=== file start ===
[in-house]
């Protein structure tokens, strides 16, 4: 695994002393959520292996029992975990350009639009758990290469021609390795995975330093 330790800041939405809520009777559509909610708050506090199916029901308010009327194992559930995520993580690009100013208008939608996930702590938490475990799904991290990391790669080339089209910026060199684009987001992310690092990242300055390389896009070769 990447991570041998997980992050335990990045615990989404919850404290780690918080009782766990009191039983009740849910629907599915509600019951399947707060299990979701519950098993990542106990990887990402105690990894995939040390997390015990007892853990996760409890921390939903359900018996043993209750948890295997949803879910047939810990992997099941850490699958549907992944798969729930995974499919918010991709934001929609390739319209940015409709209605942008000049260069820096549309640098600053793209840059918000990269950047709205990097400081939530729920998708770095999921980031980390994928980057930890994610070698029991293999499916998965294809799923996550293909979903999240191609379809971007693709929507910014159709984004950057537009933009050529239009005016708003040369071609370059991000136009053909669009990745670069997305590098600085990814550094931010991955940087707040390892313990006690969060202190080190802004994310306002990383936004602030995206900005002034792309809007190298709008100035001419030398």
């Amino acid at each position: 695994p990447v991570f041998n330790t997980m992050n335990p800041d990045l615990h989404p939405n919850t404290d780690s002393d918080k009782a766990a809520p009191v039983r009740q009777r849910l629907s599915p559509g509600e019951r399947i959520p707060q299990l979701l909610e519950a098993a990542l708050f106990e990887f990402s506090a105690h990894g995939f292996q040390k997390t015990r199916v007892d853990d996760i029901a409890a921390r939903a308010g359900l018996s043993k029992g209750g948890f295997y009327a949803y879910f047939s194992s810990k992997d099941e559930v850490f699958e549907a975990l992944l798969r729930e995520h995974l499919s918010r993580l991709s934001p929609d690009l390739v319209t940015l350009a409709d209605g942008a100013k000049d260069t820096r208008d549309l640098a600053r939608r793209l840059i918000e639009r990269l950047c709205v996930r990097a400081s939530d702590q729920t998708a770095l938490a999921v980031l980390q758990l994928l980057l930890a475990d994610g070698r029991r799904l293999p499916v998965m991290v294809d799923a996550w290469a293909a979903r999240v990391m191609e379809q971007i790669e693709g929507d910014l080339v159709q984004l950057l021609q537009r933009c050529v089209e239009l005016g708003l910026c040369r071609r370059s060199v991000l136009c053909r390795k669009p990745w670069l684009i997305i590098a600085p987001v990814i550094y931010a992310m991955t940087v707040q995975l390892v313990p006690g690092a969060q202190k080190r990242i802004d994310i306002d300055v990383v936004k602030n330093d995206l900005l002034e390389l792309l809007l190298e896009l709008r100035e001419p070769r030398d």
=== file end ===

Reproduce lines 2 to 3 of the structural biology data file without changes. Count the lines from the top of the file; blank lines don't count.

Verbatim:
């Protein structure tokens, strides 16, 4: 695994002393959520292996029992975990350009639009758990290469021609390795995975330093 330790800041939405809520009777559509909610708050506090199916029901308010009327194992559930995520993580690009100013208008939608996930702590938490475990799904991290990391790669080339089209910026060199684009987001992310690092990242300055390389896009070769 990447991570041998997980992050335990990045615990989404919850404290780690918080009782766990009191039983009740849910629907599915509600019951399947707060299990979701519950098993990542106990990887990402105690990894995939040390997390015990007892853990996760409890921390939903359900018996043993209750948890295997949803879910047939810990992997099941850490699958549907992944798969729930995974499919918010991709934001929609390739319209940015409709209605942008000049260069820096549309640098600053793209840059918000990269950047709205990097400081939530729920998708770095999921980031980390994928980057930890994610070698029991293999499916998965294809799923996550293909979903999240191609379809971007693709929507910014159709984004950057537009933009050529239009005016708003040369071609370059991000136009053909669009990745670069997305590098600085990814550094931010991955940087707040390892313990006690969060202190080190802004994310306002990383936004602030995206900005002034792309809007190298709008100035001419030398």
């Amino acid at each position: 695994p990447v991570f041998n330790t997980m992050n335990p800041d990045l615990h989404p939405n919850t404290d780690s002393d918080k009782a766990a809520p009191v039983r009740q009777r849910l629907s599915p559509g509600e019951r399947i959520p707060q299990l979701l909610e519950a098993a990542l708050f106990e990887f990402s506090a105690h990894g995939f292996q040390k997390t015990r199916v007892d853990d996760i029901a409890a921390r939903a308010g359900l018996s043993k029992g209750g948890f295997y009327a949803y879910f047939s194992s810990k992997d099941e559930v850490f699958e549907a975990l992944l798969r729930e995520h995974l499919s918010r993580l991709s934001p929609d690009l390739v319209t940015l350009a409709d209605g942008a100013k000049d260069t820096r208008d549309l640098a600053r939608r793209l840059i918000e639009r990269l950047c709205v996930r990097a400081s939530d702590q729920t998708a770095l938490a999921v980031l980390q758990l994928l980057l930890a475990d994610g070698r029991r799904l293999p499916v998965m991290v294809d799923a996550w290469a293909a979903r999240v990391m191609e379809q971007i790669e693709g929507d910014l080339v159709q984004l950057l021609q537009r933009c050529v089209e239009l005016g708003l910026c040369r071609r370059s060199v991000l136009c053909r390795k669009p990745w670069l684009i997305i590098a600085p987001v990814i550094y931010a992310m991955t940087v707040q995975l390892v313990p006690g690092a969060q202190k080190r990242i802004d994310i306002d300055v990383v936004k602030n330093d995206l900005l002034e390389l792309l809007l190298e896009l709008r100035e001419p070769r030398d």